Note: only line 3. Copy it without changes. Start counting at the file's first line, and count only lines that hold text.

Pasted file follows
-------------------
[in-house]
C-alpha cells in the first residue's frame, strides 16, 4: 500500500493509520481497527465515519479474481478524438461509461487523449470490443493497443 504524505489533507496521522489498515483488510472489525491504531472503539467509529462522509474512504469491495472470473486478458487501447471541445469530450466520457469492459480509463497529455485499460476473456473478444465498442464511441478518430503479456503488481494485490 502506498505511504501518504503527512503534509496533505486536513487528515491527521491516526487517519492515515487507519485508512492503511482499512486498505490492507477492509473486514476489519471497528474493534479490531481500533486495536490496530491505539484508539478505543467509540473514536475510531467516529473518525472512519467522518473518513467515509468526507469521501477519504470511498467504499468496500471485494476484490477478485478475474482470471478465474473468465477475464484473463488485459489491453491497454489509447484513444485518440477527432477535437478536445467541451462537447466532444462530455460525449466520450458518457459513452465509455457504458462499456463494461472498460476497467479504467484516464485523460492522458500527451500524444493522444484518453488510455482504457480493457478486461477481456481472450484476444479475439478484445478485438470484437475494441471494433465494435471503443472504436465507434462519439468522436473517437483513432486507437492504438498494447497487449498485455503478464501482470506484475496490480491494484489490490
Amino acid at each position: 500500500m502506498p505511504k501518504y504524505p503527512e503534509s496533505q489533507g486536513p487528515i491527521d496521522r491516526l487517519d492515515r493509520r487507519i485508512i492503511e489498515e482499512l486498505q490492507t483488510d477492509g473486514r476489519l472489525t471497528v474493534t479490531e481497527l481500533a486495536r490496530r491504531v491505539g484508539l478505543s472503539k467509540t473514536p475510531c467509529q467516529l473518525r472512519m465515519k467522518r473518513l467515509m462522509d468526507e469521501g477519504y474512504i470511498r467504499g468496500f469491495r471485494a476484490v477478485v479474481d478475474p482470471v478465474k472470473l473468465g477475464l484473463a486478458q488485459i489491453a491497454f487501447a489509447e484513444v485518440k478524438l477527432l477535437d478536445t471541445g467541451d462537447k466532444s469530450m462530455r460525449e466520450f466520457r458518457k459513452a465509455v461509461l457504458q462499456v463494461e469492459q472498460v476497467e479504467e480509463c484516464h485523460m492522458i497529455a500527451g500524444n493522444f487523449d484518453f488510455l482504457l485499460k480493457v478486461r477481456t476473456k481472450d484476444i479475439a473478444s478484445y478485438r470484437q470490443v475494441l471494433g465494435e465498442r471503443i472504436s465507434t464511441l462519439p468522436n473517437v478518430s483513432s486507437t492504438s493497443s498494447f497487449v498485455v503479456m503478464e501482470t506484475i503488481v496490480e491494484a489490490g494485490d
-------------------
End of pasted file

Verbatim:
Amino acid at each position: 500500500m502506498p505511504k501518504y504524505p503527512e503534509s496533505q489533507g486536513p487528515i491527521d496521522r491516526l487517519d492515515r493509520r487507519i485508512i492503511e489498515e482499512l486498505q490492507t483488510d477492509g473486514r476489519l472489525t471497528v474493534t479490531e481497527l481500533a486495536r490496530r491504531v491505539g484508539l478505543s472503539k467509540t473514536p475510531c467509529q467516529l473518525r472512519m465515519k467522518r473518513l467515509m462522509d468526507e469521501g477519504y474512504i470511498r467504499g468496500f469491495r471485494a476484490v477478485v479474481d478475474p482470471v478465474k472470473l473468465g477475464l484473463a486478458q488485459i489491453a491497454f487501447a489509447e484513444v485518440k478524438l477527432l477535437d478536445t471541445g467541451d462537447k466532444s469530450m462530455r460525449e466520450f466520457r458518457k459513452a465509455v461509461l457504458q462499456v463494461e469492459q472498460v476497467e479504467e480509463c484516464h485523460m492522458i497529455a500527451g500524444n493522444f487523449d484518453f488510455l482504457l485499460k480493457v478486461r477481456t476473456k481472450d484476444i479475439a473478444s478484445y478485438r470484437q470490443v475494441l471494433g465494435e465498442r471503443i472504436s465507434t464511441l462519439p468522436n473517437v478518430s483513432s486507437t492504438s493497443s498494447f497487449v498485455v503479456m503478464e501482470t506484475i503488481v496490480e491494484a489490490g494485490d